Do Guinea Pigs Like to Cuddle & Be Held?

Do guinea pigs like to cuddle and be held?

If you’ve seen a fluffy little guinea pig, you’ve likely wanted to cuddle them and stroke their soft fur. After all, they’re so stinkin’ adorable!

But, do guinea pigs actually like to be cuddled and held? What about petted?

I don’t recommend adopting a guinea pig to be a cuddly pet, because many of them will never enjoy cuddling or being held. However, some guinea pigs are cuddly and will relax in people’s laps. Most guinea pigs will also learn to accept pets once you’ve bonded with them.

In this article, we’ll discuss whether guinea pigs like to cuddle and be held, how to hold your guinea pig, and more.

Do Guinea Pigs Like to Cuddle?

Some guinea pigs do like to cuddle, while others won’t ever enjoy the experience. It depends on their history, socialization, and personality.

Two guinea pigs can be raised the same and turn out completely different, so don’t blame yourself or your care if your guinea pig is skittish or dislikes being held. Also don’t try to force them to be someone they’re not.

It can be hard to have a guinea pig who hates cuddling when you see all the cuties online melted into people’s laps. Please respect your piggy’s boundaries anyway! Remember that they depend on us for everything, and are completely helpless when we place them in a situation that scares them.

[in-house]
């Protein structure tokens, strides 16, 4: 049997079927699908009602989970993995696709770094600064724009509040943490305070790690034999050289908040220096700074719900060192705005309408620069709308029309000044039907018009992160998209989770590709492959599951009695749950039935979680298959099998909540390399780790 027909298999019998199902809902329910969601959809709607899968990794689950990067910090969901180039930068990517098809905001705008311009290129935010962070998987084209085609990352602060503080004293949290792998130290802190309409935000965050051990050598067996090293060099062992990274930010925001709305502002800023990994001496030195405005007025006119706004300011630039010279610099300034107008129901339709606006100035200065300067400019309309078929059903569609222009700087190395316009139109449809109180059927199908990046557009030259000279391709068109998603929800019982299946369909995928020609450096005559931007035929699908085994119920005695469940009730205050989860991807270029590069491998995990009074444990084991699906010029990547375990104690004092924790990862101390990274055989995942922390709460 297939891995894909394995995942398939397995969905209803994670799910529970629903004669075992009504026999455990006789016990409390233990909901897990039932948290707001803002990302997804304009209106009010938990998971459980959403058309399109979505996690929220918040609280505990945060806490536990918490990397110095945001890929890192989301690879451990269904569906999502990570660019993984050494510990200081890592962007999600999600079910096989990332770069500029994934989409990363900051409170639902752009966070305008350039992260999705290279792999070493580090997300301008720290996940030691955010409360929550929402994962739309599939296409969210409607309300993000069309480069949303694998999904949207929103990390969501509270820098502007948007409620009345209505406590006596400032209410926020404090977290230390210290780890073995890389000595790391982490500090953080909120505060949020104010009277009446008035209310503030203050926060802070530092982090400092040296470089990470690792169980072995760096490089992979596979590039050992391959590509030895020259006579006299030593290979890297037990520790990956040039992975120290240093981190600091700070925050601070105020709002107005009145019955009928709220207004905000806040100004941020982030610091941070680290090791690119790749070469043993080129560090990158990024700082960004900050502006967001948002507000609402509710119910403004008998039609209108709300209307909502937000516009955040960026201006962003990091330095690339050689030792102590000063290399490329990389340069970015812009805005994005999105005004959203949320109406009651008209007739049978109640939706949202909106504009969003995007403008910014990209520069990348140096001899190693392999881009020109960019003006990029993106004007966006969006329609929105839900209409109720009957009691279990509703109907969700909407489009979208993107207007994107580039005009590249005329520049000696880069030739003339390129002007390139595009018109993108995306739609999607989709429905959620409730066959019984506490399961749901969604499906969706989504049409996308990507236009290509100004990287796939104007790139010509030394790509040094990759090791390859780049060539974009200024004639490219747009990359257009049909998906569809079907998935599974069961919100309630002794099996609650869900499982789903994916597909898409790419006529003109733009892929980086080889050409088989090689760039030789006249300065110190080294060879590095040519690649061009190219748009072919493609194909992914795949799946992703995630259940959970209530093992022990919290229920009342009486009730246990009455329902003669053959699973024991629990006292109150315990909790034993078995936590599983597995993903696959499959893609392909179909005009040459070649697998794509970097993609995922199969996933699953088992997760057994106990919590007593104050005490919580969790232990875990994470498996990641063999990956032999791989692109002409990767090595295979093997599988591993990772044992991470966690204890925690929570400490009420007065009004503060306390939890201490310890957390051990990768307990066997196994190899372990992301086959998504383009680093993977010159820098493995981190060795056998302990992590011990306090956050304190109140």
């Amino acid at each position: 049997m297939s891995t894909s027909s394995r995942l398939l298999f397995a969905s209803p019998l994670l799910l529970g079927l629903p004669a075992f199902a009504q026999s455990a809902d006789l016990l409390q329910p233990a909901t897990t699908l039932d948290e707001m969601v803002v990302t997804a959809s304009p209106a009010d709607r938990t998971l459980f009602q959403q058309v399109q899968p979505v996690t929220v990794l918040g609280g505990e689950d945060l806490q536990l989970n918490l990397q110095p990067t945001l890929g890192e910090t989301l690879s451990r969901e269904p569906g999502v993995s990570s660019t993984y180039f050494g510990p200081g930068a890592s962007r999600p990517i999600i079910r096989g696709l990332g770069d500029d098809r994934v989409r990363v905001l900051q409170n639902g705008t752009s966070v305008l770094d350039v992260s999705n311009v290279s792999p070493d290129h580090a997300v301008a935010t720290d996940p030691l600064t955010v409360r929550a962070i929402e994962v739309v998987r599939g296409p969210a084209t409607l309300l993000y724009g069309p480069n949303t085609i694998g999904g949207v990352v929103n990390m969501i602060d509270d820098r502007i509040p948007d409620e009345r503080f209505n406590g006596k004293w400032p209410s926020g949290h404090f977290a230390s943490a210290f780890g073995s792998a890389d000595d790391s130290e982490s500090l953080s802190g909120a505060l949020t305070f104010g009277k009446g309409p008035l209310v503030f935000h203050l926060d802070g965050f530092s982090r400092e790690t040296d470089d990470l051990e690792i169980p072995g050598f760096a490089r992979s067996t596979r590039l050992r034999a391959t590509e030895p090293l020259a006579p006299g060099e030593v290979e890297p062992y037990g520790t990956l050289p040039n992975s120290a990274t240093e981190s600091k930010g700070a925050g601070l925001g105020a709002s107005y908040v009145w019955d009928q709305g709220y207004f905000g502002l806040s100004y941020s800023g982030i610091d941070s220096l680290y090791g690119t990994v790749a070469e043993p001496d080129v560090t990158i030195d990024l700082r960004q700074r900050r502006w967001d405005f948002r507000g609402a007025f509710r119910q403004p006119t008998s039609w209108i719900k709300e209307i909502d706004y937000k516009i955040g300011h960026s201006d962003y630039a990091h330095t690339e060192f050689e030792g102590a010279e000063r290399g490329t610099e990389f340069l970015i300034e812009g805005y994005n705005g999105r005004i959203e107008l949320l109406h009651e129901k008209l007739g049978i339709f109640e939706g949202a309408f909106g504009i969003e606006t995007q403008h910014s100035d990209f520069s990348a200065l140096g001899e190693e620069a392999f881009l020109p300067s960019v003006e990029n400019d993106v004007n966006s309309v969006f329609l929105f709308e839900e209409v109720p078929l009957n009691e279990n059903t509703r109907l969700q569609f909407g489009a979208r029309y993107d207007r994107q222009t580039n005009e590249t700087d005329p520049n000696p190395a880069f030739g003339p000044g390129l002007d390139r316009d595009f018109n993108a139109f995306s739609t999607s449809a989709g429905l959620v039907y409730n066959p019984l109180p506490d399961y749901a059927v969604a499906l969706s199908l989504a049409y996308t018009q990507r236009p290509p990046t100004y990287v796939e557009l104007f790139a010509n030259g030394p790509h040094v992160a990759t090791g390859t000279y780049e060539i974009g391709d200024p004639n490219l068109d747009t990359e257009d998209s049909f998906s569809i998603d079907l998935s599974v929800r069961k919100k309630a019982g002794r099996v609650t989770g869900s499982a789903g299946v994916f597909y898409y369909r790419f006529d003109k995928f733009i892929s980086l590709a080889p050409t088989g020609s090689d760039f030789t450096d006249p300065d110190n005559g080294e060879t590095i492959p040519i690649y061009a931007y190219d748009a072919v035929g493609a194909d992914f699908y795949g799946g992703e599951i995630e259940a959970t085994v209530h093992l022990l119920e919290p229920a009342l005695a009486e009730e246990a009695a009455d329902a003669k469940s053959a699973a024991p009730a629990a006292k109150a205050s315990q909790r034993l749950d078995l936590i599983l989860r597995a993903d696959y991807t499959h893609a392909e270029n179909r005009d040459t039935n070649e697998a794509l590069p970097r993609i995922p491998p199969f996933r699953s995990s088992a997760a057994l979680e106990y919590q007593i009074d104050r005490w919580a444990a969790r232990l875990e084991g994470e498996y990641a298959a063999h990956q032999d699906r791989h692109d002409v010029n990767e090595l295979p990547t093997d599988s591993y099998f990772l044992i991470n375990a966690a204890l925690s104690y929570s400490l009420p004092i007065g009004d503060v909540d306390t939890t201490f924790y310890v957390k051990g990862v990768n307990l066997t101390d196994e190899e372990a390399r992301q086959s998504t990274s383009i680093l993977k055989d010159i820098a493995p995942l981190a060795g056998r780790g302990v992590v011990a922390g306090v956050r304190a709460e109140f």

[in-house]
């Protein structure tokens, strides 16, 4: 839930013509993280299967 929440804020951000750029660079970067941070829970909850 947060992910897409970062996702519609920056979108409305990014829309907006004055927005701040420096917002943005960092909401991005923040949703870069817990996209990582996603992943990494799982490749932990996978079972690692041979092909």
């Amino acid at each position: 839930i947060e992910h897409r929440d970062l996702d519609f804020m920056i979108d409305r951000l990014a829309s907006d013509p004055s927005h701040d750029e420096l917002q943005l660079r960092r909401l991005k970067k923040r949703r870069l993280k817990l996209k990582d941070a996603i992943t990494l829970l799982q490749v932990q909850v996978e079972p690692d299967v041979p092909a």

Almost no guinea pigs like to be picked up, even those who love being held. While this might seem contradictory, you have to remember that they are prey animals.

The only reason a wild guinea pig would be scooped into the air is if they were caught by a bird of prey. You can understand why that would be frightening!

Though our guinea pigs aren’t wild, they still have deeply-ingrained instincts passed down from their wild ancestors.

Most guinea pigs don't like to cuddle

How Do Guinea Pigs Like to Be Held?

When carrying a guinea pig, it’s important to hold them securely and to support their entire body. Once you’re sitting down, you can let them do a bit of exploring–just make sure they can’t jump or fall from your lap.

During this time, your guinea pig will show you how they like to be held. Every piggy is different! Some will climb onto your shoulder and into your hair, some will relax on your lap, and some will try to hide in your shirt or up your sleeves.

I had a guinea pig who loved trying to eat my hair and who’d sit comfortably with me for as long as I kept him out of his cage. He had a big personality!

Another of my piggies was a homebody who loved his cage. When he was being held, all he wanted to do was hide in my sweatshirt.

Don’t try to force your guinea pig into unnatural positions, as this can hurt them. For instance, holding them on their backs like babies can cause spinal damage.

Your guinea pig’s whole weight should always be supported, and their feet should be facing the floor while you hold them.

how do guinea pigs like to be held?

Do Guinea Pigs Like to Be Petted?

Yes! Many guinea pigs like to be petted. Of course, it depends on their personality and how much they trust humans.

When you first bring your guinea pigs home, they’re unlikely to accept pets. But over time, many piggies will let you pet them in the cage so long as you’re calm and gentle.